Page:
The Myanmar Refugee Crisis

What is the Humanitarian Crisis in Myanmar?

The United Nations estimates that more than 14 million people in Myanmar need humanitarian assistance as serious violations of human rights and humanitarian law by the military continue. At least 1 million people have fled the country since 2017 and are living in refugee settlements in Cox’s Bazar, Bangladesh. Most of them are Rohingya refugees, and more than 70 percent of refugees from Myanmar are women and children.

Many factors contribute to the humanitarian crisis in Myanmar, including conflict, COVID-19, economic and political turmoil, and statelessness. Women, girls, boys, men, and transgender people from ethnic minorities are particularly targeted, and face discrimination, movement restrictions, and exploitation and abuse—in particular sexual and gender-based violence, which the UN Fact-Finding Mission on Myanmar has found to be “a hallmark of the Tatmadaw’s [the armed forces of Myanmar] operations” in northern Myanmar and in Rakhine.

WRC’s Priorities on the Myanmar Crisis

The Women’s Refugee Commission (WRC) is particularly concerned with the impact of the humanitarian crisis in Myanmar on women and children, including Rohingya refugees who fled the country and are living in settlements in Cox’s Bazar, Bangladesh. WRC’s top priority on the Myanmar crisis includes:

  • Funding for programs in support of refugees who have fled Myanmar, as well as Rohingya displaced within Myanmar.

How to Help People Affected by the Myanmar Crisis

Several factors contribute to the humanitarian crisis in Myanmar. Your voice helps spread the word on these issues. Send a tweet today on the crisis in Myanmar.

Our Advocacy on the Myanmar Crisis

WRC is committed to ensuring the needs and rights of those displaced by the humanitarian crisis in Myanmar are protected. Below is a list of WRC’s advocacy work related to the Myanmar conflict.

Hold Myanmar Military Accountable for Violence against Women

Marking the 65th session of the Commission on the Status of Women, WRC joined the Women’s Peace Network and more than 180 organizations in a letter calling upon the UN Security Council to hold the Myanmar military accountable for grievously violating the human rights of women.

“We Need to Write Our Own Names”: Gender Equality and Women’s Empowerment in the Rohingya Humanitarian Response in Cox’s Bazar

WRC conducted research on how gender and its intersection with other factors have been integrated by operational agencies and organizations into the Rohingya humanitarian response in Bangladesh, documenting positive practices, lessons learned, and recommendations for the humanitarian response in Cox’s Bazar and globally.

A Clear Case for Need and Demand: Accessing Contraceptive Services for Rohingya Women and Girls in Cox’s Bazar

In January 2019, WRC conducted a case study of contraceptive service delivery in the refugee camps of Cox’s Bazar, which aimed to document the important work that humanitarian actors and other stakeholders are undertaking to provide contraceptive services and menstrual regulation services in the refugee camps; to highlight challenges; and to document how some of these challenges were overcome.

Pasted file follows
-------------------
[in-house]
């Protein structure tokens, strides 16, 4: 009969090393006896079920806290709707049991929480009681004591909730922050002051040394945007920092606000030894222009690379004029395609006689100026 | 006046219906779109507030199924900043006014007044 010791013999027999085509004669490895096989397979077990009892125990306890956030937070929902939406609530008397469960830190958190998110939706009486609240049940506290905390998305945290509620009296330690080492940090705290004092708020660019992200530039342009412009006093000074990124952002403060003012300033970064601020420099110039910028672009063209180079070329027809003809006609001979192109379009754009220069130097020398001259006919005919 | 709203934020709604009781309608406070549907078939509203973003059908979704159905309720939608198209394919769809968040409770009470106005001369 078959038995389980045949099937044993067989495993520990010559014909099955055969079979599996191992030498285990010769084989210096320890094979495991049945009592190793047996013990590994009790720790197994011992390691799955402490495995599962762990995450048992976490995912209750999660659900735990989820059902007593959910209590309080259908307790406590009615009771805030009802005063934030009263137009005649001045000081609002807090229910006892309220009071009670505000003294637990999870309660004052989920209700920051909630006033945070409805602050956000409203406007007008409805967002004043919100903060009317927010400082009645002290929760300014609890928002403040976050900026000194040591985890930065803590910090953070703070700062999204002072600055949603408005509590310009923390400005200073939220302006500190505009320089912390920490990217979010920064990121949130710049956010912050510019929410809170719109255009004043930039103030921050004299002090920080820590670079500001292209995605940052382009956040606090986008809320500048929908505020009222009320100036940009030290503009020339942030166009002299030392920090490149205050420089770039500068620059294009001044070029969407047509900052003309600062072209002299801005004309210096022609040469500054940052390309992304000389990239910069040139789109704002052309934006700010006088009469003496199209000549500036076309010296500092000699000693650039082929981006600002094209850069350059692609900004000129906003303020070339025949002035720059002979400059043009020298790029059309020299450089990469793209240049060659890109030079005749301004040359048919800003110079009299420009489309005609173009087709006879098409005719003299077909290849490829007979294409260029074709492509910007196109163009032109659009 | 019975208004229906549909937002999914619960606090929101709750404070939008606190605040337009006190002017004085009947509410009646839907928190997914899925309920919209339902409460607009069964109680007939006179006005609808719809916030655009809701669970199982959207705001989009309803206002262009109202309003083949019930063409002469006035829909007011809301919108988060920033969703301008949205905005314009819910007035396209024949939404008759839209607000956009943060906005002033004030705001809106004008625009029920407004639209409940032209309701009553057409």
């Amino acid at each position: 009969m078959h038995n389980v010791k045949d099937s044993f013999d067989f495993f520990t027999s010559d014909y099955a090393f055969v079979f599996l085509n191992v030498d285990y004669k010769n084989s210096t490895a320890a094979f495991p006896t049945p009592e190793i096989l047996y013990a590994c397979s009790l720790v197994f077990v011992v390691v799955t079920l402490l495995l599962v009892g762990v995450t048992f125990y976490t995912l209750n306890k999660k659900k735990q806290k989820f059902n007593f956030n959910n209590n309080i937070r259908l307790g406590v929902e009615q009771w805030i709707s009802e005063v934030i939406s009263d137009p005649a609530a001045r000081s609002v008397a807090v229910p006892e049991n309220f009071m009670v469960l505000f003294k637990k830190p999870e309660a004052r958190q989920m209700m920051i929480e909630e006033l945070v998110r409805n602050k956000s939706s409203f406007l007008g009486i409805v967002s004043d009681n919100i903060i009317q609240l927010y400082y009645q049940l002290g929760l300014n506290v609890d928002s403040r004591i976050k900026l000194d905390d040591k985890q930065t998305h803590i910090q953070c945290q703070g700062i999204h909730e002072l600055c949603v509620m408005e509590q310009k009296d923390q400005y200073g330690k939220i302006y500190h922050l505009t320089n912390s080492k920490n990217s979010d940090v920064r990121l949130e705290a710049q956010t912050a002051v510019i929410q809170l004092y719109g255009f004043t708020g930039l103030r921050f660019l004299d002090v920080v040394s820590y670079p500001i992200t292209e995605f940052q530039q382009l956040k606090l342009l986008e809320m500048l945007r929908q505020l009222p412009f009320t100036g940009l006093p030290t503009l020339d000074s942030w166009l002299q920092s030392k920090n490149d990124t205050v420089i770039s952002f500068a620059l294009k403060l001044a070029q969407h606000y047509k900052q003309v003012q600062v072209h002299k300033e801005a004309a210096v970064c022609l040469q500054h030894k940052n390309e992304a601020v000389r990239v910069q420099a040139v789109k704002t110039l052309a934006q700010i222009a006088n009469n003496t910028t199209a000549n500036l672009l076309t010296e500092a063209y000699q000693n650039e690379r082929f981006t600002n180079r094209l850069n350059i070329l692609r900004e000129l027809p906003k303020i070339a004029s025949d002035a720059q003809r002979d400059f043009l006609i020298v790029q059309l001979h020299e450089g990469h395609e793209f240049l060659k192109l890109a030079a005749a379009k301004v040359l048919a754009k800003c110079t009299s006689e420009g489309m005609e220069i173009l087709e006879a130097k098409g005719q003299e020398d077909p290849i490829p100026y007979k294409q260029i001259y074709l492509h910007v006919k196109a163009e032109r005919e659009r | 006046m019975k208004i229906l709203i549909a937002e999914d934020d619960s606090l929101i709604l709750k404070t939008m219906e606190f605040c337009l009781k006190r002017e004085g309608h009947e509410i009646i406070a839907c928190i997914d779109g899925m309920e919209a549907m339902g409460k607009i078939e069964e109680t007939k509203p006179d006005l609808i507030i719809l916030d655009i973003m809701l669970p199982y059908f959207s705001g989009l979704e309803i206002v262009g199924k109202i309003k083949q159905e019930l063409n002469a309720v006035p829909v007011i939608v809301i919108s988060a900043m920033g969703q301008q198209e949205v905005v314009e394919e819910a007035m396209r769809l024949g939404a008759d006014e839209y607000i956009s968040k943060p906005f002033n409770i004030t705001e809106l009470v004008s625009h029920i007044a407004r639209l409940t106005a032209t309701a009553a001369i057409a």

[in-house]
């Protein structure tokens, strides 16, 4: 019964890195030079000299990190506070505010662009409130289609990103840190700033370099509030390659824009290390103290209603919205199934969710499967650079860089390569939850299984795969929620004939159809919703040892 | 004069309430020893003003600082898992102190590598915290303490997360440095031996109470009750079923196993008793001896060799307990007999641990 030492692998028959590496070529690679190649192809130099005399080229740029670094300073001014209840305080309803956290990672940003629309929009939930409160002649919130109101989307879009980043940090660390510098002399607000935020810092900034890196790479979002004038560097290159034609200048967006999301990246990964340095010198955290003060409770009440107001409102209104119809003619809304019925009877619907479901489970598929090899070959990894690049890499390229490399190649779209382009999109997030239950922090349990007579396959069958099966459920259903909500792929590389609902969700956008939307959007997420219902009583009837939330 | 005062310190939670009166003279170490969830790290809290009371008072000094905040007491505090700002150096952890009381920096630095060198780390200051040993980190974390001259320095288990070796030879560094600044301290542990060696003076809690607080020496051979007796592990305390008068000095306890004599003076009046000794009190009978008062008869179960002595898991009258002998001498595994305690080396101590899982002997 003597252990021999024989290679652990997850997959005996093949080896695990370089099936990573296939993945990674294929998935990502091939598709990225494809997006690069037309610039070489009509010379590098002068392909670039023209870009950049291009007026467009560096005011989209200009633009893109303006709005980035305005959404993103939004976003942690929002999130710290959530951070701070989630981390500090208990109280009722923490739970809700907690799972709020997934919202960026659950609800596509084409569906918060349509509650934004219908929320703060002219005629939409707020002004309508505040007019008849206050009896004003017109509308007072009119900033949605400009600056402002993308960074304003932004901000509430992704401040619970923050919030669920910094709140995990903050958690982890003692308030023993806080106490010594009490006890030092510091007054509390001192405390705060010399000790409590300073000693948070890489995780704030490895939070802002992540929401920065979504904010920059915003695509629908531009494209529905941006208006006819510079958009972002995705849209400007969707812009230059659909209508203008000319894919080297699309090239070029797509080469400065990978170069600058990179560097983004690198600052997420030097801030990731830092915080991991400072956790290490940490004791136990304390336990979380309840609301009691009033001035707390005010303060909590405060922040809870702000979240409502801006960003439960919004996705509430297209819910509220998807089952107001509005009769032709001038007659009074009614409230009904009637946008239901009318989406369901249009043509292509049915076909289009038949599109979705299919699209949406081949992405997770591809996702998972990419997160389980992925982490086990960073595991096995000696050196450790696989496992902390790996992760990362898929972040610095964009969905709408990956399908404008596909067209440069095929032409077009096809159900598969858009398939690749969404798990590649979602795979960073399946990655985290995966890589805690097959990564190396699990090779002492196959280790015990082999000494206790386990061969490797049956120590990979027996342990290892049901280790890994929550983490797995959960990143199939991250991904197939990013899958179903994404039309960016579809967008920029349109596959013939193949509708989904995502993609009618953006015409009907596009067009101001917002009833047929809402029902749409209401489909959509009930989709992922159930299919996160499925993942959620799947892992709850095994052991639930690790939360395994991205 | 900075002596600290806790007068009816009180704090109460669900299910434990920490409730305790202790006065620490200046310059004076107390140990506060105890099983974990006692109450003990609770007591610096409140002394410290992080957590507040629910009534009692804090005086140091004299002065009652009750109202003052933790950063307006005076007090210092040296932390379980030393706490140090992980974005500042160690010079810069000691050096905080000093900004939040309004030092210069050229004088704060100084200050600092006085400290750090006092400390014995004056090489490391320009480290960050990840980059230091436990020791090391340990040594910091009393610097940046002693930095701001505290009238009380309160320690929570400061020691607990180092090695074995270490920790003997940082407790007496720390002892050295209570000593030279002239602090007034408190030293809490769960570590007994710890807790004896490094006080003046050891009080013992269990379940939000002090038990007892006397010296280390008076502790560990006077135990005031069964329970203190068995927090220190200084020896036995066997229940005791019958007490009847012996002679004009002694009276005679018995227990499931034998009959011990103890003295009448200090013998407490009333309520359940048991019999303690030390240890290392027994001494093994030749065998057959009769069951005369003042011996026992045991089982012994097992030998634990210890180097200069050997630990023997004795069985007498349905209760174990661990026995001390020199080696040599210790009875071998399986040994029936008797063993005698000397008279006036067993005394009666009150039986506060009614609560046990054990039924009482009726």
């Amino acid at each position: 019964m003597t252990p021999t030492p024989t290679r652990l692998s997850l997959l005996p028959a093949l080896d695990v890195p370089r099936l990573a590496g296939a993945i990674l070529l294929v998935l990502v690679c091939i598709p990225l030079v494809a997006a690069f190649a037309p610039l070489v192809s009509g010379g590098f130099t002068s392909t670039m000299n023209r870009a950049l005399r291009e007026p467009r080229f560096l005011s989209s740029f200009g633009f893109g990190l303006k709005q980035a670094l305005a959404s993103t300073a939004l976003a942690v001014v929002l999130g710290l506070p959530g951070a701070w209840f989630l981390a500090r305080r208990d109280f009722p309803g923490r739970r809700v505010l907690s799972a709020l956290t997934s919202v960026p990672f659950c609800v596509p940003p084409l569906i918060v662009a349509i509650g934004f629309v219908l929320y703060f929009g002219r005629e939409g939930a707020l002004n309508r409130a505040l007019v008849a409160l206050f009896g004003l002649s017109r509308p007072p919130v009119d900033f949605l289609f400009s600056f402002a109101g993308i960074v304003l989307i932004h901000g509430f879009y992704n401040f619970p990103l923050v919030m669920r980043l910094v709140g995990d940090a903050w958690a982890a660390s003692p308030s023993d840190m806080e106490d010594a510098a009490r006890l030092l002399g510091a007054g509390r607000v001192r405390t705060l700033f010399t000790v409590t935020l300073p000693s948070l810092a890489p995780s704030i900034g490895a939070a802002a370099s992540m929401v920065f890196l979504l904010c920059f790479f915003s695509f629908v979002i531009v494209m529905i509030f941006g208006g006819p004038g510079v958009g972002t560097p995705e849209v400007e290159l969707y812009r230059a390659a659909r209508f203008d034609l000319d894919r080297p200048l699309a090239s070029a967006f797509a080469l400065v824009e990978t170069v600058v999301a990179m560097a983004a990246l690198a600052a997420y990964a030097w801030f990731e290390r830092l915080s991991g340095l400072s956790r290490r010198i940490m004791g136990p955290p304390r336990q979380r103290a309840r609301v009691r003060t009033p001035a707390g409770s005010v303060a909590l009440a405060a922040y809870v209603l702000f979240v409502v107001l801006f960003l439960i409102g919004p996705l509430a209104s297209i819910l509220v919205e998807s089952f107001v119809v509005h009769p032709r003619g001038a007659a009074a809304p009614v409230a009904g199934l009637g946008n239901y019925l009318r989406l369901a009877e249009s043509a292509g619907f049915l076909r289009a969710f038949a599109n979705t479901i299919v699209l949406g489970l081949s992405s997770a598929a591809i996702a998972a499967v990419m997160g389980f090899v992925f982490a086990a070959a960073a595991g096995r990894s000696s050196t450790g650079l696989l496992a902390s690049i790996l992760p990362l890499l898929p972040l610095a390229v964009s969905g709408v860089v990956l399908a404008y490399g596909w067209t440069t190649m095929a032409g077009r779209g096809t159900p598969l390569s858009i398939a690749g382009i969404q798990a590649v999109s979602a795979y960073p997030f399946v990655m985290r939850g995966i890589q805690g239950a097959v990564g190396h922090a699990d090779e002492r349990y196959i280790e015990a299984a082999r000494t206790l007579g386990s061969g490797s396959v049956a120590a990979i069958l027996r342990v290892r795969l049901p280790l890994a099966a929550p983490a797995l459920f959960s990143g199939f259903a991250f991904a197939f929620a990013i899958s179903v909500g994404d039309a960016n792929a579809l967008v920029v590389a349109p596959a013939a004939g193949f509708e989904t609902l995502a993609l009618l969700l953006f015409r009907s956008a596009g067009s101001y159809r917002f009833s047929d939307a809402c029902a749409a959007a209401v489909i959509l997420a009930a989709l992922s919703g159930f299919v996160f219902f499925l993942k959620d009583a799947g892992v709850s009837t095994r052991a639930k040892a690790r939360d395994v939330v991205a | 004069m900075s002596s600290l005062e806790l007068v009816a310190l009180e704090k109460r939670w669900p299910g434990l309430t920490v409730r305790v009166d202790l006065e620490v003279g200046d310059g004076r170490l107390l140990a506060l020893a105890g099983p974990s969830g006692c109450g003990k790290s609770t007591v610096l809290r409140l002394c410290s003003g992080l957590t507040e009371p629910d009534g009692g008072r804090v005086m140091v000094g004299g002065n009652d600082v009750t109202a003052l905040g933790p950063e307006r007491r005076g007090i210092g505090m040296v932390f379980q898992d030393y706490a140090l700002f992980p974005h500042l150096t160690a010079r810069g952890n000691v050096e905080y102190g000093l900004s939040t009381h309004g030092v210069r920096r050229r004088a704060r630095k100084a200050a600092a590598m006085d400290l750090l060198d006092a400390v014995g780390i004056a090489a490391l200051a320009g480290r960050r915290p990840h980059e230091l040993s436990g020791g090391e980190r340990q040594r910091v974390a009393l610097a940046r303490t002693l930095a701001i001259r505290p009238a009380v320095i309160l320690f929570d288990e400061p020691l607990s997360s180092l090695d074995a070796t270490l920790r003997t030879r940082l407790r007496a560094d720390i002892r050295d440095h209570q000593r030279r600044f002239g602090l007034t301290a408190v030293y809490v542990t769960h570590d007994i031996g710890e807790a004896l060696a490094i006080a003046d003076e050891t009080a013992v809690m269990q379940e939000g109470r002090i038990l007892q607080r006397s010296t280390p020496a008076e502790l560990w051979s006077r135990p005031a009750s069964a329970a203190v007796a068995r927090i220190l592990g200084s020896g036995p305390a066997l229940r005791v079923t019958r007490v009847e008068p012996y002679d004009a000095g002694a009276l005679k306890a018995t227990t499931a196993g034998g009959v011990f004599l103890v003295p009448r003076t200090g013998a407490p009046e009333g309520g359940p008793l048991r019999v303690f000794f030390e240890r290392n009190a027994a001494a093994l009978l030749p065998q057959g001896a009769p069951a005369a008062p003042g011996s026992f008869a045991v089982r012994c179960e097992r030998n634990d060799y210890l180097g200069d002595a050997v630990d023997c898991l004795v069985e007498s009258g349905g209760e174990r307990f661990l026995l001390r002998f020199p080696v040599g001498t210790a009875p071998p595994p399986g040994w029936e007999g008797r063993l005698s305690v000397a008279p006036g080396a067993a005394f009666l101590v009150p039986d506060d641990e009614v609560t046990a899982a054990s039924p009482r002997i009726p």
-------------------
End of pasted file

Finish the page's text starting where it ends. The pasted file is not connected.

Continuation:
It's Happening to Our Men as Well: Sexual Violence Against Rohingya Men and Boys

In July 2018, two WRC researchers traveled to Cox’s Bazar, Bangladesh, to explore sexual violence perpetrated against Rohingya men and boys in Myanmar and Bangladesh. WRC conducted 21 focus groups with 109 Rohingya men, women, and adolescents in four sections of Kutupalong Camp and interviewed 45 humanitarian aid workers and human rights experts. The findings and recommendations in this report aim to help international and national humanitarian agencies improve protection mechanisms and strengthen services for at-risk men and boys and male sexual violence survivors in Cox’s Bazar.

Joint NGO Statement on SRHR Needs of Rohingya Women and Girls Displaced by the Conflict

Ahead of the UN Security Council traveling to Bangladesh and Myanmar at the end of April, WRC, together with CARE International, the Center for Reproductive Rights, and IPAS, shared the following statement with Council members and UN officials highlighting the urgent need for comprehensive, reproductive care for Rohingya women and girls.

WRC's Media on the Myanmar Crisis

The news media across the world have featured WRC’s research and staff expertise on the impact of the Myanmar crisis on refugees.

Statement by the Women’s Refugee Commission Regarding Military Coup in Myanmar and Arrest of State Counsellor Aung San Suu Kyi

Joan Timoney, who was serving as WRC’s vice president of advocacy, issued a statement after Myanmar’s military took control of the country in a coup and declared a state of emergency, following the detention of State Counsellor Aung San Suu Kyi and other senior government leaders, as well as civil society leaders.

Activist Urges UN Security Council to Hold Myanmar’s Military Accountable for Genocide against Ethnic Communities

Sarah Costa, WRC executive director, issued a statement in response to the testimony of Ms. Khin Ohmar, a women’s human rights defender from Myanmar at the United Nations (UN) Security Council annual open debate on conflict-related sexual violence.

New Report Suggests Myanmar Army Targeted Rohingya Men and Boys for Sexual Violence

This press release announced the publication of a groundbreaking report with new data suggesting that the Myanmar Armed Forces targeted Rohingya men and boys for sexual violence as part of its all-out assault on the Rohingya community in 2017.